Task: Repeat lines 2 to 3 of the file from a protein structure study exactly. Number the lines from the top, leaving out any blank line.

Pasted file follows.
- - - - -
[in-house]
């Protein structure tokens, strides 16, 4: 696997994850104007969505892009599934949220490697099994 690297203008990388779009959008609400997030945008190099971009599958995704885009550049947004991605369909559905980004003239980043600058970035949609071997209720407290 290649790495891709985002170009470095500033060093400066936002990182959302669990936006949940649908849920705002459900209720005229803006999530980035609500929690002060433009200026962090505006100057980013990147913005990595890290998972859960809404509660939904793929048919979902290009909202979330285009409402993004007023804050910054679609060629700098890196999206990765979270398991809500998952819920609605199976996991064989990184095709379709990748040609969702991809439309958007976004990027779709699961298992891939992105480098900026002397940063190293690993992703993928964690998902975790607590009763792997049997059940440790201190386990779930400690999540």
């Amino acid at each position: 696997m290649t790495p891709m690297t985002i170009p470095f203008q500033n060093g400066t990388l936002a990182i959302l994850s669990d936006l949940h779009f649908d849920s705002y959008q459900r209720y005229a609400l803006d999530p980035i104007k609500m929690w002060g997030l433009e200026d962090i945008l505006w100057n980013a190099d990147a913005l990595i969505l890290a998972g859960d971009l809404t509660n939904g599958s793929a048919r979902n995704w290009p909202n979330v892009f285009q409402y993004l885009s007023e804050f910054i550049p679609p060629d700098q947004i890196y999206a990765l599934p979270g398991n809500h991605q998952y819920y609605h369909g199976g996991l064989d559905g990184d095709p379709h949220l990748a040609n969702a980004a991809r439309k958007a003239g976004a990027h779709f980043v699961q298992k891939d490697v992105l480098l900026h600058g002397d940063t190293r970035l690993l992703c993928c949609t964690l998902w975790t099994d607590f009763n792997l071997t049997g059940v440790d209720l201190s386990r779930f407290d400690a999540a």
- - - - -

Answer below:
């Protein structure tokens, strides 16, 4: 696997994850104007969505892009599934949220490697099994 690297203008990388779009959008609400997030945008190099971009599958995704885009550049947004991605369909559905980004003239980043600058970035949609071997209720407290 290649790495891709985002170009470095500033060093400066936002990182959302669990936006949940649908849920705002459900209720005229803006999530980035609500929690002060433009200026962090505006100057980013990147913005990595890290998972859960809404509660939904793929048919979902290009909202979330285009409402993004007023804050910054679609060629700098890196999206990765979270398991809500998952819920609605199976996991064989990184095709379709990748040609969702991809439309958007976004990027779709699961298992891939992105480098900026002397940063190293690993992703993928964690998902975790607590009763792997049997059940440790201190386990779930400690999540």
């Amino acid at each position: 696997m290649t790495p891709m690297t985002i170009p470095f203008q500033n060093g400066t990388l936002a990182i959302l994850s669990d936006l949940h779009f649908d849920s705002y959008q459900r209720y005229a609400l803006d999530p980035i104007k609500m929690w002060g997030l433009e200026d962090i945008l505006w100057n980013a190099d990147a913005l990595i969505l890290a998972g859960d971009l809404t509660n939904g599958s793929a048919r979902n995704w290009p909202n979330v892009f285009q409402y993004l885009s007023e804050f910054i550049p679609p060629d700098q947004i890196y999206a990765l599934p979270g398991n809500h991605q998952y819920y609605h369909g199976g996991l064989d559905g990184d095709p379709h949220l990748a040609n969702a980004a991809r439309k958007a003239g976004a990027h779709f980043v699961q298992k891939d490697v992105l480098l900026h600058g002397d940063t190293r970035l690993l992703c993928c949609t964690l998902w975790t099994d607590f009763n792997l071997t049997g059940v440790d209720l201190s386990r779930f407290d400690a999540a």